Undergraduate teaching grant doubles
Starting this year, Rice has nearly doubled the total funding available for the George R. Brown Teaching Grant from $35,000 to $60,000. Faculty may apply for the grant and receive a maximum of $8,000 in funding, an increase from the original limit of $5,000, for project proposals aimed at enriching the undergraduate educational experience.
The grant has existed for about 20 years, according to an email from Provost Amy Dittmar. In her email, Dittmar described the grant as “an incentive for faculty to get creative with their undergraduate courses and not be potentially constrained by budgets.”
Chair of the University Committee on Teaching Laura Kabiri said that improvements to the classroom funded by the grant might include “new instructional methods, new technology or even special seminars and programs.”
According to the Chair of the GRB Teaching Grant subcommittee Bruce Weisman, the monetary amount available for these awards had remained constant over many years, leading the committee to request an increase.
“It was obvious to the teaching committee that its purchasing power, and therefore the effectiveness of the impact of the grants that we could provide, was decreasing as the number of students increased,” Wiesman said.
According to Dittmar, award funding comes from the proceeds of a Brown Foundation gift. The gift was initially invested in an endowed fund to provide a recurring source of income, and earnings from that investment pay for the grant each year.
Dittmar said she confirmed with budget staff that the endowed fund generates enough earnings to nearly double the award amount.
“I’m very pleased and grateful to be able to provide this boost to the undergraduate experience at Rice,” Dittmar wrote.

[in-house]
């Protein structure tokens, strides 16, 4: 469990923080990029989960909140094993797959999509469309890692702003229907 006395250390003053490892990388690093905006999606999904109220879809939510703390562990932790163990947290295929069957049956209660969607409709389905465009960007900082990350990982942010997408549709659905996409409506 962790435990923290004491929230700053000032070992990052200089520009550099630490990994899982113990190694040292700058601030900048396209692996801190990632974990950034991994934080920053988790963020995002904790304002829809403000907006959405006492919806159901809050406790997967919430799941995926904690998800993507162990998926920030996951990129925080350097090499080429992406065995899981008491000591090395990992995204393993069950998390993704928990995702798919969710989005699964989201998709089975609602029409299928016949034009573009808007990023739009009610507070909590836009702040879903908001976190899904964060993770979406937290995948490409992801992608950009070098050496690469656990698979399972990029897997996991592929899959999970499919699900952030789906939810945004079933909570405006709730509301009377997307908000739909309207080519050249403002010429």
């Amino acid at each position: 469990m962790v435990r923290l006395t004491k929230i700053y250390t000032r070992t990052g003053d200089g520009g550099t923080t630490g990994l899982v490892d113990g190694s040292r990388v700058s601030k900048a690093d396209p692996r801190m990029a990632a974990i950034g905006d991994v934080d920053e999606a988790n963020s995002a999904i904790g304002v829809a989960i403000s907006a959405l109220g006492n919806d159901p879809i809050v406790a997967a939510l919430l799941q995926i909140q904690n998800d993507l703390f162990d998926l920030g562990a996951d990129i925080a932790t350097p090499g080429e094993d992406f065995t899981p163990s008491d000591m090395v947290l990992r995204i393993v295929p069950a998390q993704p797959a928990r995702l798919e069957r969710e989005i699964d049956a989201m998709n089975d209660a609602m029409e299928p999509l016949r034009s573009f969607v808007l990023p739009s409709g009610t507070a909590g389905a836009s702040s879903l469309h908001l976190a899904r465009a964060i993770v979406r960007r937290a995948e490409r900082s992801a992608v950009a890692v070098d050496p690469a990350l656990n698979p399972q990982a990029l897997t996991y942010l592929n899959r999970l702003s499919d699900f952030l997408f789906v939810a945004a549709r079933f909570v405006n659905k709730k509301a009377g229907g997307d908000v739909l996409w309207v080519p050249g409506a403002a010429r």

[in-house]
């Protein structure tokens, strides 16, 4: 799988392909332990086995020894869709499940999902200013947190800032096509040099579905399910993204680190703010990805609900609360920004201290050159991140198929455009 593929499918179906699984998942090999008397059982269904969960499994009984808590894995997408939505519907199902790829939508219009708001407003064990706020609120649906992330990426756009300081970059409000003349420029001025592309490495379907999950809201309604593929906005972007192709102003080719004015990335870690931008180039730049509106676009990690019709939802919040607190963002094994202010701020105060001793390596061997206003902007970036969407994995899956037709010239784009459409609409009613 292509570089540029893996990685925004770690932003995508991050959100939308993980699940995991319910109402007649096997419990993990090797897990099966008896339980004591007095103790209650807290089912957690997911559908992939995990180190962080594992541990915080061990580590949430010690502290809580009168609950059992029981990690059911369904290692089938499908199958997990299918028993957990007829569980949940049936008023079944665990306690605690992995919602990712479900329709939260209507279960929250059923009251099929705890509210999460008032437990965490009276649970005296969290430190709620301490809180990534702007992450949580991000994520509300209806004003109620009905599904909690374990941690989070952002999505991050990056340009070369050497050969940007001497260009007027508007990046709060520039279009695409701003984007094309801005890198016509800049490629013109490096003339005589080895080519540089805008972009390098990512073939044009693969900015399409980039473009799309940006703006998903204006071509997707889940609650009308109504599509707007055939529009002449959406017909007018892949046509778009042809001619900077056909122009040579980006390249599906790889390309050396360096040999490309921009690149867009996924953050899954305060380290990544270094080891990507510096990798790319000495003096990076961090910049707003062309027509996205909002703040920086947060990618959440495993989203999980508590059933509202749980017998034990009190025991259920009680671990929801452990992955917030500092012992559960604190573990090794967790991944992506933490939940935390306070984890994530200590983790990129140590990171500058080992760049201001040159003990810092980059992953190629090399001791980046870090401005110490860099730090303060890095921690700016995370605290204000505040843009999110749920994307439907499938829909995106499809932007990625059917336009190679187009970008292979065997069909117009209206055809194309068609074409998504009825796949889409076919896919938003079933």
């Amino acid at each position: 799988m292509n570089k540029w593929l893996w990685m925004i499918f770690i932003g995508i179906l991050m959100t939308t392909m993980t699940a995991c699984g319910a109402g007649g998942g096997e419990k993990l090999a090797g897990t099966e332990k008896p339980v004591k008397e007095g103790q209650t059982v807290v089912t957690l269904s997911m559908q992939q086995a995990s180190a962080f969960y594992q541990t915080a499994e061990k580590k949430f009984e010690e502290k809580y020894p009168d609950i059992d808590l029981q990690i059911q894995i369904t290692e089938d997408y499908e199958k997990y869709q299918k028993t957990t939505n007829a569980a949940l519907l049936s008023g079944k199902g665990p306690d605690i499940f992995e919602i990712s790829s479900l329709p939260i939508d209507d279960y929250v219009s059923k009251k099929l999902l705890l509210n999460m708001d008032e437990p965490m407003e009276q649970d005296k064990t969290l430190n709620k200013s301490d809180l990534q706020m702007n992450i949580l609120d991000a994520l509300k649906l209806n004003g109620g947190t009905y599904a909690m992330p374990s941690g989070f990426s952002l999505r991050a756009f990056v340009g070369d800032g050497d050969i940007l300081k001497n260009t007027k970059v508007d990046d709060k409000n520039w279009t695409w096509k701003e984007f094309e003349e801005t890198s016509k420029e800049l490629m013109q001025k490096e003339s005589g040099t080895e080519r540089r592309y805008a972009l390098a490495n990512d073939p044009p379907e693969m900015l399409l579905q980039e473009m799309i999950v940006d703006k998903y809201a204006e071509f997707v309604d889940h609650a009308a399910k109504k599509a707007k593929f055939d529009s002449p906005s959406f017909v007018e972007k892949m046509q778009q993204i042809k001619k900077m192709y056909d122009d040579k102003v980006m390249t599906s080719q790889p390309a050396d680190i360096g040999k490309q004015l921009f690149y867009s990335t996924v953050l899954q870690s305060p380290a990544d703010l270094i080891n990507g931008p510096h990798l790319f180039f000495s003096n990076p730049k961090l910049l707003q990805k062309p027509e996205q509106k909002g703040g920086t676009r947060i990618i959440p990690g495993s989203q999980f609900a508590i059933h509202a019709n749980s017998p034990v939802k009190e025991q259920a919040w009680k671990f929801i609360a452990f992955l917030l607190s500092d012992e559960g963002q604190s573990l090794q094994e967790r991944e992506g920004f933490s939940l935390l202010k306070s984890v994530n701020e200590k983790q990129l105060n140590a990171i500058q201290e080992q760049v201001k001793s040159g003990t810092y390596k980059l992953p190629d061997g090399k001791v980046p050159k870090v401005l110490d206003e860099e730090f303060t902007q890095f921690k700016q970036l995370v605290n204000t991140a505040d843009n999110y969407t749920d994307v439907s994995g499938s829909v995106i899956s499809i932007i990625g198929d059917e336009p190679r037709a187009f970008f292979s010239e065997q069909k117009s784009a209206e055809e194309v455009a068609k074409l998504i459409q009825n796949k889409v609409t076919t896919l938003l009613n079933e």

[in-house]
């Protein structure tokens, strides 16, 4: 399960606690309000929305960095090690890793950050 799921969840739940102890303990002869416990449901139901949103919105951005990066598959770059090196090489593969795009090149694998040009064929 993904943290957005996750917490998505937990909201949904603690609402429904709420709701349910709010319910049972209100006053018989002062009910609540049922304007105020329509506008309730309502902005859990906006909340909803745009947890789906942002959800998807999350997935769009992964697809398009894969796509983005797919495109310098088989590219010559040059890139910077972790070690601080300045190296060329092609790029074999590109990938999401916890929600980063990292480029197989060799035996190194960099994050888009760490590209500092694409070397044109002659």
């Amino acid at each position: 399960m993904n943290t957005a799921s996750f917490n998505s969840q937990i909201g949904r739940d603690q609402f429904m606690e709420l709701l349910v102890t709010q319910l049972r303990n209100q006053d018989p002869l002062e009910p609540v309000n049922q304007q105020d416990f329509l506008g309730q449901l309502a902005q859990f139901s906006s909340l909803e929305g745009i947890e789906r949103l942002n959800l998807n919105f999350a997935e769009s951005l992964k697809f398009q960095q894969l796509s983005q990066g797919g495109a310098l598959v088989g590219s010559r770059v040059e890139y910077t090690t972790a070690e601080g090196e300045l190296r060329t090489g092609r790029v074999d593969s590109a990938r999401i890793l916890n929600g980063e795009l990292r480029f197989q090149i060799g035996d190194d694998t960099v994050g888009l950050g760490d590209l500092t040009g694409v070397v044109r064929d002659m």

Any faculty member in undergraduate education may apply for the grant any number of times. Applications are due early March. The subcommittee assesses proposals, then sends recommendations to the provost’s office for review. Approved faculty recipients are notified around late March.
“The ability for faculty of any rank or position to apply and win a Brown Teaching Grant is one of my favorite things about this process,” Kabiri wrote. “There is no preference among professors, and we do our best to select proposals from a wide variety of course types and schools on campus.”
Weisman explains that the subcommittee specifically looks for proposals with the most potential.
“We try to agree on which ones are the most promising and have the best payoff,” Weisman said.
The GRB Teaching Grant subcommittee involves representatives all across campus. Weisman said that the number of applications fluctuates significantly each year, but it averages around 15. Weisman added that “the number of successful applicants depends on the amounts that are requested and the amounts that are available,” and that more than half the applications are usually funded.
“I hope that we can fund a larger fraction of the proposals and fund them more thoroughly,” Weisman said.
Kabiri said she is encouraged by the increased funds.
“The Brown Teaching Grants are a unique funding opportunity on campus that draws applicants from a wide variety of backgrounds and makes a direct impact on the undergraduate educational experience,” Kabiri wrote. “I can’t wait to see what our incredible faculty come up with this year.”
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